This article (and an event being planned by BEE Novation) argues that we’ll need the business sector to leverage legislation like B-BBEE, Employment Equity as well as the Youth Employment Service Initiative to achieve inclusive economic growth.
When scientists started talking about climate change seven decades ago, it was a fringe topic. Today, it’s an industry as well as the most popular explanation for the fivefold increase in the frequency of natural disasters.
Seven years ago, BEE Novation started describing South Africa as a ticking time-bomb that could be neutralised by inclusive economic growth. We were rebuked for speaking on this, despite the fact that transformation is a political talking point, and transformation legislation is often used as a fig leaf for corruption disguised as “radical economic transformation”. In the words of Eskom board chair Jabu Mabuza, “The name is corruption, but the game is procurement.”
With its enterprises, government is South Africa’s biggest procurer of goods and services. It sets the tone of the B-BBEE implementation climate. Inasmuch as businesses monitor the environmental impact of their operations, BEE Novation argued that domestic businesses, though non-political, had to implement BEE with an awareness that the private sector is often labeled as “white monopoly capital” and scapegoated for youth unemployment. We openly advised business bodies and chambers to take the wind out of the anti-business politicians’ sails by proactively addressing the unemployment crisis using B-BBEE before the scapegoating reached a crescendo. In July 2021, when youth unemployment was over 75%, many South Africans — mostly those with little to no stake in the formal economy, and with limited direct knowledge of the ways they were being used as pawns — were weaponised against retail businesses, logistics networks, medical facilities and spaza shops.
Could businesses have prevented this assault? Could the costs of that preventative measure have been manageable? The answer to both questions is YES — as in, the Youth Employment Service, which was conceptualised by the CEO Initiative in 2016. Notice how smart businesses saw it would be in its own interests to safeguard the socioeconomic bigger picture by looking beyond their immediate interests. And so the formative conversation went something like this:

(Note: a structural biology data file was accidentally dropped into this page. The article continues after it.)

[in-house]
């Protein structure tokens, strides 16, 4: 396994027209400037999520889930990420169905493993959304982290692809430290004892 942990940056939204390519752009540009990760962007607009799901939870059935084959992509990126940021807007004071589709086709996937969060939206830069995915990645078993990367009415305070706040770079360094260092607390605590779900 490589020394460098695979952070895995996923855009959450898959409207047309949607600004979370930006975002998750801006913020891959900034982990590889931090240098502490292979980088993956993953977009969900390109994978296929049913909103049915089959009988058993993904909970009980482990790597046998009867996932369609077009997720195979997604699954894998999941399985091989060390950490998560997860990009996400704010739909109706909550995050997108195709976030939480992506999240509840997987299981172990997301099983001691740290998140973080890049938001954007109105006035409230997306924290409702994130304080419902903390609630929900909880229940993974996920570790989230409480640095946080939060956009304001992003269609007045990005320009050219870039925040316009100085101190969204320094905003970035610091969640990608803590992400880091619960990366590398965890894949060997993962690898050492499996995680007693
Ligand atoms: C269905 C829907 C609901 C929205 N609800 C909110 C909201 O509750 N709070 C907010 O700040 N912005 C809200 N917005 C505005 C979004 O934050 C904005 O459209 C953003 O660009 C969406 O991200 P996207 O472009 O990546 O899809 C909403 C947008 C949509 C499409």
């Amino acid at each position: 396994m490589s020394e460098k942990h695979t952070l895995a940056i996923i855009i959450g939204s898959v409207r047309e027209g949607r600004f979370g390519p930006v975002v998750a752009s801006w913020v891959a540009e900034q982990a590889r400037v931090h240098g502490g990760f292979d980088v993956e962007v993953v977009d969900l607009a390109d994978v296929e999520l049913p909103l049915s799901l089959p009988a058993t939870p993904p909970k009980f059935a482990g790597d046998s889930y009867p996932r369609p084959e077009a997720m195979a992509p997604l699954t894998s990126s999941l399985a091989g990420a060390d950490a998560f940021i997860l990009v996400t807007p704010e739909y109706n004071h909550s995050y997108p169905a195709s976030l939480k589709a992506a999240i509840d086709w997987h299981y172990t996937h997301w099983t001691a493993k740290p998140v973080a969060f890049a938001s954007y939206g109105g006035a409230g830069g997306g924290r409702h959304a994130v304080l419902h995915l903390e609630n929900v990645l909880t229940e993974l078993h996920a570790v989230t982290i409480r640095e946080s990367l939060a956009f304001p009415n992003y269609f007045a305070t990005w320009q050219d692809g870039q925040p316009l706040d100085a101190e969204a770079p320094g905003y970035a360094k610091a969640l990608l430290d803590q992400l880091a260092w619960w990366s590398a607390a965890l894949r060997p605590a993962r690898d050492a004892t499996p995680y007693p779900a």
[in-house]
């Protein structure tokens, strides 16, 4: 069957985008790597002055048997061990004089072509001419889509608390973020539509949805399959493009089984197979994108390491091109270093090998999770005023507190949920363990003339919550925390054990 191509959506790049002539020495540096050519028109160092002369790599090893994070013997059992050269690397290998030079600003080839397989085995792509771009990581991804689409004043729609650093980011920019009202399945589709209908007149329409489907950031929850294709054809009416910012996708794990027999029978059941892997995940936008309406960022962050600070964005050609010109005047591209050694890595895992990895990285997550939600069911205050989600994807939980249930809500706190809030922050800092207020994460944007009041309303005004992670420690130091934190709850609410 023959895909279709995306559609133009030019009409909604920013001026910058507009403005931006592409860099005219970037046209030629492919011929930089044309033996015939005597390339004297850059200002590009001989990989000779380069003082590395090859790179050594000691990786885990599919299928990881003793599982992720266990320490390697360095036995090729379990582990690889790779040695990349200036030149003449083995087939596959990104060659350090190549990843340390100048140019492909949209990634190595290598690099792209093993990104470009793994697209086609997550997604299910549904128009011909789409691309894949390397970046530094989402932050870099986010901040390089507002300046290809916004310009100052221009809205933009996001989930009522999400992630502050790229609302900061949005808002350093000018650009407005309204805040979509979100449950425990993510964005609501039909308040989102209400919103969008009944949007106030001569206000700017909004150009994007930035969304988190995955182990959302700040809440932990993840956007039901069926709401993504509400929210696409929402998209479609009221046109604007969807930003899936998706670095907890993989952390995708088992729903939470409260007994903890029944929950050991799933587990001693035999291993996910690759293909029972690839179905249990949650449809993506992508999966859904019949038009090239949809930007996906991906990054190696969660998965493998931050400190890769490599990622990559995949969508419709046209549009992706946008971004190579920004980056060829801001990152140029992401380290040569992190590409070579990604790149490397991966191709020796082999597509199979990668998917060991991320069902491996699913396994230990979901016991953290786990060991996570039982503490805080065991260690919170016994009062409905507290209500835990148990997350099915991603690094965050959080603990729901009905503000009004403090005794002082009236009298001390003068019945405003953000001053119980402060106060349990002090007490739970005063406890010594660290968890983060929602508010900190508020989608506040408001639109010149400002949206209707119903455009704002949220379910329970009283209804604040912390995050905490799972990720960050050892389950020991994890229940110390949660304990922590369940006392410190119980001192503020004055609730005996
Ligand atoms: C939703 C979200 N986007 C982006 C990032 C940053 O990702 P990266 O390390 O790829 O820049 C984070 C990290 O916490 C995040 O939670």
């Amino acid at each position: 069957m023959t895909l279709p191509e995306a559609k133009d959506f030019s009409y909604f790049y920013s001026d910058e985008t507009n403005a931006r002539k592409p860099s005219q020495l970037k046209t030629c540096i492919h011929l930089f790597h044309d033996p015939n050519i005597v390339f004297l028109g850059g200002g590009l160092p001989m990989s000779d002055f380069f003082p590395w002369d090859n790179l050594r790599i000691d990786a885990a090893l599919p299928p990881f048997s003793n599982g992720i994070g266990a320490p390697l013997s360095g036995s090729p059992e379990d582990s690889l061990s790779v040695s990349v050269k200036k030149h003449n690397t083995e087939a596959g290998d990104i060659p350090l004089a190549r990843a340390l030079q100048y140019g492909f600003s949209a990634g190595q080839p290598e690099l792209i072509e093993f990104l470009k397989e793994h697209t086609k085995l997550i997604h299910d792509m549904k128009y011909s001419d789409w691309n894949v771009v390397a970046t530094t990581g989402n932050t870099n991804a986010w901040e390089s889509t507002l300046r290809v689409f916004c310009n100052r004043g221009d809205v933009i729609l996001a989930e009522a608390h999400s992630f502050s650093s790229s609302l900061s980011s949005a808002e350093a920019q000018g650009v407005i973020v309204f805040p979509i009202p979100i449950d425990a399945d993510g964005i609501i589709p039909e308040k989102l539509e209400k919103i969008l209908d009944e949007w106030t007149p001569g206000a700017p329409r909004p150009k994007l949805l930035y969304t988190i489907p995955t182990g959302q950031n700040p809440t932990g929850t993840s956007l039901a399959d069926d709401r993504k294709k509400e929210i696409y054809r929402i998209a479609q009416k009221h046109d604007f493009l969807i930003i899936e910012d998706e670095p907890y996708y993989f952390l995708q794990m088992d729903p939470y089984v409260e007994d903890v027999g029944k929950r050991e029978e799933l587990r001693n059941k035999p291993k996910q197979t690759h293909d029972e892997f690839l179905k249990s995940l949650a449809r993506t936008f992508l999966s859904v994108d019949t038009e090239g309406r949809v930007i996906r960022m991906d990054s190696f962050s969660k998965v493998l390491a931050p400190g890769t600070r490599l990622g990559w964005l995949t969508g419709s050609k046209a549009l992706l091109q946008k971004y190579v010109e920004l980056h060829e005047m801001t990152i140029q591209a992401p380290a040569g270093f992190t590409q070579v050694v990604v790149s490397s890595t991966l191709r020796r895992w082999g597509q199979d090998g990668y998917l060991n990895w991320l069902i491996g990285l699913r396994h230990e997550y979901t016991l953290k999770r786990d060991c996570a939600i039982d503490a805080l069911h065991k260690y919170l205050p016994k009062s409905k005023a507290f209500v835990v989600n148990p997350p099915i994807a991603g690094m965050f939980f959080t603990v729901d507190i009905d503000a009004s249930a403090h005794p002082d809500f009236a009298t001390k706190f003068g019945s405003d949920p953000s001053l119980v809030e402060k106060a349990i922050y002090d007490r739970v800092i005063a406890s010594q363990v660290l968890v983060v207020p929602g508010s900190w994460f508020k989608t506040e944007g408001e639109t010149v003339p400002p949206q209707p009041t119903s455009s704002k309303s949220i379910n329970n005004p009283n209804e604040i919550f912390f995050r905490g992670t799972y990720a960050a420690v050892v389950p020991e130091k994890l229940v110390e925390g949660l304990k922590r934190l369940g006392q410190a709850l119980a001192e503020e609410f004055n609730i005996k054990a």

Private Sector: “This youth unemployment crisis is a ticking time-bomb.”
Government: “It probably is, but these issues are complicated…”
Private Sector: “We know, we know, there’s factionalism in the ruling party. Give us a two-level increase on our BEE in exchange for hiring black youth, and we’ll be incentivised to play a bigger role in mitigating the problem.”
Government: “…That can be done.”
Private sector: “But please get a non-partisan Non-Profit Organisation to run the program in a way that makes claiming the points easy.”
Those businesses that understood the potential benefit inundated YES with pre-launch sign-ups. They would get stronger BEE benefits in exchange for employing black unemployed South African youth. This addressed the dilemma where prospective employees need experience to get a job and a job to get experience. But is BEE itself good business practice, or does that fact get lost in the climate of its implementation?
“BEE is good business practice,” says Dr. Tashmia Ismail-Saville, the former CEO of YES who explains that B-BBEE ecosystems can strengthen supply chains, talent pools and customer loyalty. Like many who understand how it could be implemented, she sees it as something that can help ensure a return on investors’ money. At a webinar hosted by BEE Novation, she admitted she’s not a “not a fan of the entire BEE scorecard or model”, critiquing its structural tendency to create “legacy issues” (like shares given to people who happen to be black and politically-connected but don’t create value).